The Government of Jordan imposed a special tax on 12 luxury commodities with a value ranging between 5-25 percent as of February, 2013. The government amended the tax system in 2013 and imposed a special tax on cell phone devices at 16 percent, clothing at 20 percent, musical instruments and parts and accessories thereof at five percent, works of art and antiques at 20 percent, cosmetics at 25 percent, perfume at 25 percent, ornamental fish at 20 percent, artificial flowers and accessories at 20 percent, leather clothes and furs at 25 percent, diamond importer and manufacturer and boat ornaments at five percent, natural or cultured pearls at 20 percent, gemstones and semiprecious at five percent and dog and cat food at 20 percent.
The government bans the import of plastic waste, the narcotic plant “qat” and diesel passenger cars. Exporters should always note that U.S. export licenses, though not required for many shipments, are required in certain situations involving national security, foreign policy, short-supply, nuclear non-proliferation, missile technology, chemical and biological weapons, regional stability, crime control, or terrorist concerns. For more information on export licenses, please refer to the article titled.
Cats and dogs must be accompanied by a veterinarian health and rabies inoculation certificate. Pets may enter as passenger’s checked baggage, in the cabin or as cargo.
Prohibited: Import and transshipment of birds and their products unless approved by the Jordanian Ministry of Agriculture and holding health certificates. Import of falcons is completely prohibited, even if holding approval.
Baggage is cleared at the airport of final destination in Jordan.
baggage of transit passengers with a destination outside Jordan.
Currency Import regulations:
Currency Export regulations:
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No airport tax is levied on passengers upon embarkation at the airport.
The information on this page covers the most common types of travel and reflects the UK government’s understanding of the rules currently in place. Unless otherwise stated, this information is for travellers using a full ‘British Citizen’ passport.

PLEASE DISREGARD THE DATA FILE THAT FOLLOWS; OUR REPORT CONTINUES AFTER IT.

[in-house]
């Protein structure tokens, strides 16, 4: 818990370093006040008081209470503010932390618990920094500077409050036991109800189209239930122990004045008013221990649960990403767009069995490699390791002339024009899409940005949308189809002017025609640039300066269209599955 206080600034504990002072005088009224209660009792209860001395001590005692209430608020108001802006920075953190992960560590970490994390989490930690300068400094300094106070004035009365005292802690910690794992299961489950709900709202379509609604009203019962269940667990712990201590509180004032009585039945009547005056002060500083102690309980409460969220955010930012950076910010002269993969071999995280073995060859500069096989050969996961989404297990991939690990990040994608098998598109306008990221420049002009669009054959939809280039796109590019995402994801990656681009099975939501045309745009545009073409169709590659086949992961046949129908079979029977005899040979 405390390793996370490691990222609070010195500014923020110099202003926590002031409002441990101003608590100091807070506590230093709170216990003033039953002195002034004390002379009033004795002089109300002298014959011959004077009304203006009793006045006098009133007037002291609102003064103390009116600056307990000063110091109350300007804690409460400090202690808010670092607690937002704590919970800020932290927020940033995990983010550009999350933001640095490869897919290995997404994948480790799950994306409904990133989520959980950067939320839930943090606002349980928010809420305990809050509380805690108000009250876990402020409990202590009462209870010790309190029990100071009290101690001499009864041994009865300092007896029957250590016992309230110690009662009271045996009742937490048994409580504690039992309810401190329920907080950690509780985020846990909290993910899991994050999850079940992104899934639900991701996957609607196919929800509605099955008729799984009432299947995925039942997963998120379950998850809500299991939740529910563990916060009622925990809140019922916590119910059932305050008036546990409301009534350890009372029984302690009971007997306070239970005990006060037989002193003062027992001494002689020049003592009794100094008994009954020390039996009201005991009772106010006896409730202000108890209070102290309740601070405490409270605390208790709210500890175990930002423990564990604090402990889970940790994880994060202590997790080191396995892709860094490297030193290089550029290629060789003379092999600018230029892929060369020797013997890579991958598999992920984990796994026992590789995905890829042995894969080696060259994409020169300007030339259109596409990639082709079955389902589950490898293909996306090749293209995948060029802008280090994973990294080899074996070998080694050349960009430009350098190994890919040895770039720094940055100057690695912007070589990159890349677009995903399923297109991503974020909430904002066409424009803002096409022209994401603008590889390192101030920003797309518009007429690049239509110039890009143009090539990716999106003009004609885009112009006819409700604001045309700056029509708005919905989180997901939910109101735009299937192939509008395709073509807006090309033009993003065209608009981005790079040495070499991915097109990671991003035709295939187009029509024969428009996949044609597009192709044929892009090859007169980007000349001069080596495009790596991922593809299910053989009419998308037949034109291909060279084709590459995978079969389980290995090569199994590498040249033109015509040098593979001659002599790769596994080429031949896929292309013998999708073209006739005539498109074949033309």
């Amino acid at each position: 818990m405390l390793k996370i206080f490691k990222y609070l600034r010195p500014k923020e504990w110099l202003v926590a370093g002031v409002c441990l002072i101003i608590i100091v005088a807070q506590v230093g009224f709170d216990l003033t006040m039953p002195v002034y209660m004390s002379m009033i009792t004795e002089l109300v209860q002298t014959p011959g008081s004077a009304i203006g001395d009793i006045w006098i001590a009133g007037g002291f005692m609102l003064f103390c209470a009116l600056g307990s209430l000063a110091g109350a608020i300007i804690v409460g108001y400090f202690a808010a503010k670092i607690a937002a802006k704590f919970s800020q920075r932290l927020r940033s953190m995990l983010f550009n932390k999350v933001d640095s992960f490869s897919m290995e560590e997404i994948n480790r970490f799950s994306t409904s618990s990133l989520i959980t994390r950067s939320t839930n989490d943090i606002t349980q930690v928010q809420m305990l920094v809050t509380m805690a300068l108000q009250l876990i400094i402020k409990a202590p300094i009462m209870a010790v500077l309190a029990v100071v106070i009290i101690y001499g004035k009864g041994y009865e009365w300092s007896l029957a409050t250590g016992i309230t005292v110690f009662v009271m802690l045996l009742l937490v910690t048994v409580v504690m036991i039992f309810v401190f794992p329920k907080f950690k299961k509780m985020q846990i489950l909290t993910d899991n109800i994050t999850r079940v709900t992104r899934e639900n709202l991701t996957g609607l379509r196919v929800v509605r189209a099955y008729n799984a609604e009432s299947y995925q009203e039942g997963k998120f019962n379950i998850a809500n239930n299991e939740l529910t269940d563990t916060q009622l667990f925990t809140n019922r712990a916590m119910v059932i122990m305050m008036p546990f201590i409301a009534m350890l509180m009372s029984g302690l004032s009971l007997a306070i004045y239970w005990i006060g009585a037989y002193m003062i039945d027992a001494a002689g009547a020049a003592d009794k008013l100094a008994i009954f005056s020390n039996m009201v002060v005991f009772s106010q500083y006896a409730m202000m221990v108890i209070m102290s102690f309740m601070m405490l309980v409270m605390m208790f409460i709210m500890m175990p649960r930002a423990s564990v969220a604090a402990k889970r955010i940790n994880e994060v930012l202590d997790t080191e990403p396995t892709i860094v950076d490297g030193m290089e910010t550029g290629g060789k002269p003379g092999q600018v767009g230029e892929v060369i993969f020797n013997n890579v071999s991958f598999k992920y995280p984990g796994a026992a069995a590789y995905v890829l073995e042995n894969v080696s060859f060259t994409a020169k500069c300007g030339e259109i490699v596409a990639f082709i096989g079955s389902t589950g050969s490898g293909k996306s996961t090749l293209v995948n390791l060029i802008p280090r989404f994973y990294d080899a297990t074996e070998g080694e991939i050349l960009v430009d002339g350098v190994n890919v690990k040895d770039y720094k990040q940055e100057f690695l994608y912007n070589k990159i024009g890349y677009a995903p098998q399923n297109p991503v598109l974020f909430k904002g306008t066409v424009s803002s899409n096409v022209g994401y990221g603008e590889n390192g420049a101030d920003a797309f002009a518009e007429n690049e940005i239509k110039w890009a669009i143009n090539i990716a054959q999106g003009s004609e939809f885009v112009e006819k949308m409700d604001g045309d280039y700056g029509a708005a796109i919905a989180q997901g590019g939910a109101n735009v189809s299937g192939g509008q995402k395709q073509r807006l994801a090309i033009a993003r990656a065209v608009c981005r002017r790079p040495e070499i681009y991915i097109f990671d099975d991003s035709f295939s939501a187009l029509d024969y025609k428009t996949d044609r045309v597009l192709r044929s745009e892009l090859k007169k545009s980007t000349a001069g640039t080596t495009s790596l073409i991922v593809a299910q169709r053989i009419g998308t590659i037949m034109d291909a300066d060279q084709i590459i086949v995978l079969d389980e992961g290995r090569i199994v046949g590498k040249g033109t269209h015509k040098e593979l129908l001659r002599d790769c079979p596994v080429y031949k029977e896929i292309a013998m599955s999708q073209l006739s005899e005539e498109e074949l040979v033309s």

The authorities in the country or territory you’re travelling to are responsible for setting and enforcing the rules for entry. If you’re unclear about any aspect of the entry requirements, or you need further reassurance, you’ll need to contact the embassy, high commission or consulate of the country or territory you’re travelling to.
You should also consider checking with your transport provider or travel company to make sure your passport and other travel documents meet their requirements.
The Jordanian government suspended all direct air passenger flights between the UK and Jordan from 21 December 2020. This suspension remains under review by the government.
Passengers who have been in the UK within the previous 14 days, including passengers who have passed through the UK in transit, are not permitted to enter Jordan during this period. You cannot transit from the UK through a third country to enter Jordan if you have been in the UK within the previous 14 days.
Passengers travelling by land and air must provide evidence of a negative PCR test within 72 hours of their scheduled time of departure to Jordan. You should not use the NHS testing service to get a test in order to facilitate your travel to another country. You should arrange to take a private test.
Passengers must also have PCR tests on arrival in Jordan.
The land crossing between Jordan, Israel and the Occupied Palestinian Territories are currently operating with limited capacity. Al Mudawwarah, and Al Omari (the border crossings with Saudi Arabia) were partially reopened on 29 October and remain open, however the number of travellers is limited to 300 each day.
Passengers who have been in the UK within the previous 14 days, including passengers who have passed through the UK in transit, are not permitted to enter Jordan as from 21 December 2020.
There are currently limited flights operating to and from Jordan. All passengers arriving at Queen Alia Airport Jordan will need to follow instructions set out by government of Jordan.
International transfer passengers are allowed at Jordanian Airports and require:
All passengers, including Jordanians, arriving in Jordan by special repatriation flights or via land borders will be PCR tested at their own cost. Each passenger must register and pay 28JD for a PCR test.
Testing requirements are subject to change with little or no notice.
Passengers arriving in to Jordan are no longer subject to quarantine measures. A negative PCR test within 72 hours of their departure is required.
The Government have announced that on arrival in Jordan you will need to provide your contact details, travel information and complete passenger health declaration and locator forms. Passengers will be asked to fill out these forms by their chosen airlines. Passengers arriving will need to install Aman.jo application on their mobile device. This will inform the user if they had contact with an infected person, so the user can seek appropriate medical attention.